We are all guardians of our collective histories and when certain stories aren’t told, they’re simply forgotten. Philadelphia-born Willi Smith (1948–1987) was one of the most successful Black fashion designers in history – grossing sales over $25 million a year in more than 500 stores by 1986 – and an upcoming New York exhibition is here to remind us of his legacy and impact. Starting March 2020, the Cooper Hewitt museum will put on the first posthumous retrospective for Willi Smith’s groundbreaking work. “Willi Smith: Street Couture” is set to feature about 200 key pieces, videos, sketchbooks, pattern drawings, photographs and special collaborative pieces made with icons like Keith Haring, Andre Walker and Bill T. Jones/Arnie Zane Dance Company. Allow us to (re)introduce this master.
A Pioneer’s Pioneer
Willi Donnell Smith went from studying fashion illustration at the Philadelphia Museum College of Art to the famed fashion design course at Parsons School of Design in New York. The birth of his label WilliWear, co-founded with partner Laurie Mallet in 1976, spearheaded comfort in fashion like few brands had before. Serving people soft and light India-manufactured cotton in a new baggier style that challenged the reigning 80s stiff-shouldered aesthetic, WilliWear became a hit. We’re talking offices in London, Paris and LA lead from Smith’s New York HQ. Stores were industrial and chain fence underground creations designed by art studio SITE, rather than the standard marble glossiness. By way of comparison, you could picture WilliWear as the Off-White of the 80s. A savvy businessman, Smith was the openly queer pioneer who paved the way for the people of colour who are transforming the contemporary fashion industry today. “Being black has a lot to do with my being a good designer. Most of these designers who have to run to Paris for colour and fabric combinations should go to church on Sunday in Harlem. It’s all right there”, Smith was quoted. Willi Smith’s popularity lay in his eschewing of the pretentiousness that dominated fashion at the time: “Fashion is a people thing and designers should remember that. Models pose in clothes. People live in them”.
Willi Smith is mostly credited with altering how people dressed for work, parties and everyday life. WilliWear was affordable, widely available and combined bold prints with wearable cuts, erasing boundaries between high and low fashion. “Street Couture” is titled after Willi Smith’s hallmark 1983 collection, merging fashion with art and music performance. Winner of the 1983 Coty American Fashion Critics’ Award for Women’s Fashion, Willi even appeared in comic book form as the designer who dressed Marvel’s Mary Jane Watson for her wedding to the Amazing Spider-Man. Together with top model sister Toukie, Smith became inextricably linked with New York fashion. He designed 600 uniforms worn by the workers helping Christo and Jeanne-Claude wrap the Pont Neuf bridge in Paris in 1985 and created the costumes for Spike Lee’s ‘School Daze’. But all of this success came at a great personal cost. Willi died suddenly at age 39 in 1987 from AIDS-related complications contracted during buying travels for work. His line couldn’t survive without him and eventually shuttered 3 years later. We add his name to the incredibly devastating list of people killed in their prime by the disease that wiped out a generation. We can thank exhibitions like this, the @theaidsmemorial Instagram account and TV shows such as ‘Pose’ to spotlight all we have lost for those of us who were not around to witness it firsthand.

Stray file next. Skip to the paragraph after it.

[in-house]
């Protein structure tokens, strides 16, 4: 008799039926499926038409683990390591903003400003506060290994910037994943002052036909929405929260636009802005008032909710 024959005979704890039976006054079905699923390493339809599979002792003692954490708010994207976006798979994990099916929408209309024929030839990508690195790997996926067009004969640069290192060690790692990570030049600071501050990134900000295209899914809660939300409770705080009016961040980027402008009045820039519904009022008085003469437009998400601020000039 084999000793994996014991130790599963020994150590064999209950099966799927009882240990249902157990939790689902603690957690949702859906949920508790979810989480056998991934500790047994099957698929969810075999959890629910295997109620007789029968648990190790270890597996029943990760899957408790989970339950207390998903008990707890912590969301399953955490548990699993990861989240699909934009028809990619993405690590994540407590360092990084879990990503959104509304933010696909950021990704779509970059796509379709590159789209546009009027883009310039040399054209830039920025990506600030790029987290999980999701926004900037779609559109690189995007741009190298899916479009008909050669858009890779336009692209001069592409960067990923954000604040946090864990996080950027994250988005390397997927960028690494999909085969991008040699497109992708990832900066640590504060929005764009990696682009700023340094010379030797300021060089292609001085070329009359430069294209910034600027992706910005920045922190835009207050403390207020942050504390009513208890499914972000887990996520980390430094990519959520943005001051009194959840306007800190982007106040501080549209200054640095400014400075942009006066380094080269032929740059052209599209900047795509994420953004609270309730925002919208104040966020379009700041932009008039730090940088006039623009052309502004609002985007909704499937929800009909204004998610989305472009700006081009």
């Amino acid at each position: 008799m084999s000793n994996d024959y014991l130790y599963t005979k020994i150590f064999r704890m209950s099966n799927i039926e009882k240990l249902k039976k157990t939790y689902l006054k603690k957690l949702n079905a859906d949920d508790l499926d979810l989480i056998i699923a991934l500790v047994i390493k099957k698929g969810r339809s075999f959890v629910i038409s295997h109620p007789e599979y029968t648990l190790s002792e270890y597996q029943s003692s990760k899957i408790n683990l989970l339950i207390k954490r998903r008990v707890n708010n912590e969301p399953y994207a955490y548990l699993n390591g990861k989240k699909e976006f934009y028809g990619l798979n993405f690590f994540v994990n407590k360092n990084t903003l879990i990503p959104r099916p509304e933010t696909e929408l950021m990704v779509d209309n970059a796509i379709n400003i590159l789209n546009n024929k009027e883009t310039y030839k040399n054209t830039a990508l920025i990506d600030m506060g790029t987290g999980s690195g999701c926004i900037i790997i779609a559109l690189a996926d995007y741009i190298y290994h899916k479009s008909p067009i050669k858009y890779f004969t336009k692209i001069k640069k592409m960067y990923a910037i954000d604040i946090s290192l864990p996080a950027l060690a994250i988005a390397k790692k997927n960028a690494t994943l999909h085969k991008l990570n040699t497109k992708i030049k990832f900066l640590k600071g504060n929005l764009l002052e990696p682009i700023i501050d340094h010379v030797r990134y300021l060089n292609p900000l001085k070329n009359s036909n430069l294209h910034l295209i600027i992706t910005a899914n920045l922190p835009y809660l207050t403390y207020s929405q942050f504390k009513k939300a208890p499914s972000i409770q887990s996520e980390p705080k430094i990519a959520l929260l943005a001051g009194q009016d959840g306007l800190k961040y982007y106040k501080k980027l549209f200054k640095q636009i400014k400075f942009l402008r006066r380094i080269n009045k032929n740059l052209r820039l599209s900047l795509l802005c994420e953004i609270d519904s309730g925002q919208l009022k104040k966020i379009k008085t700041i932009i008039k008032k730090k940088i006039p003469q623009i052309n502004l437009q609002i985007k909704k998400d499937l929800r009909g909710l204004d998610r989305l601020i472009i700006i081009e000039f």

There’s much to mourn, but more to celebrate when it comes to Willi. The expo is a good start, tying into many off-shoots centred around the trailblazing designer. “Willi Smith cared about style over status. He shows us that true collaboration, and the inclusivity it requires, is not a marketing gimmick or token gesture, but a way of thinking, of making, and of life. Clothing was a tool [he used] to disseminate ideas about personal freedoms beyond class, beyond gender, beyond race, while still having fun”, Alexandra Cunningham Cameron, Cooper Hewitt’s curator of contemporary design, told Vogue.
As museum tradition requires, there’s a coffee table book coming out as well, co-published by Cooper Hewitt and Rizzoli. “Willi Smith: Street Couture” dedicates its 228 pages to the street style boom, the history of collabs, the downtown NYC art scene of the 70s and 80s as well as the bond between fashion, marketing, race and the impact Black (queer) communities have had on these subjects. The tome is set to feature over 300 photographs plus essays and interviews by leading names in fashion and art such as Academy Award-winner Ruth E. Carter, editor Kim Hastreiter, choreographer Bill T. Jones and artist Lisa Yuskavage.
There will also be conversations and workshops scheduled elaborating on the themes presented in the exhibition, such as moderated talks and lectures with Smith’s collaborators, educators and academics, and other industry professionals. There will be a symposium of design talks, co-organised with The Smithsonian’s National Museum of African American History and Culture, putting race and fashion in America under the microscope as well as ‘studying the intersection of fashion, race and queer theory, the history of African Americans in fashion and the economics and sustainability of fashion’. Much to look back on and forward to.
Willi Smith: Street Couture
March 13 – October 25 2020
2E 91st Street
New York, NY 10128
United States of America
“Willi Smith: Street Couture” is organized by Alexandra Cunningham Cameron, along with curatorial assistants Darnell-Jamal Lisby and Julie Pastor. More info here.
Header image: Willi and Toukie Smith - (c) Anthony Barboza/Getty Images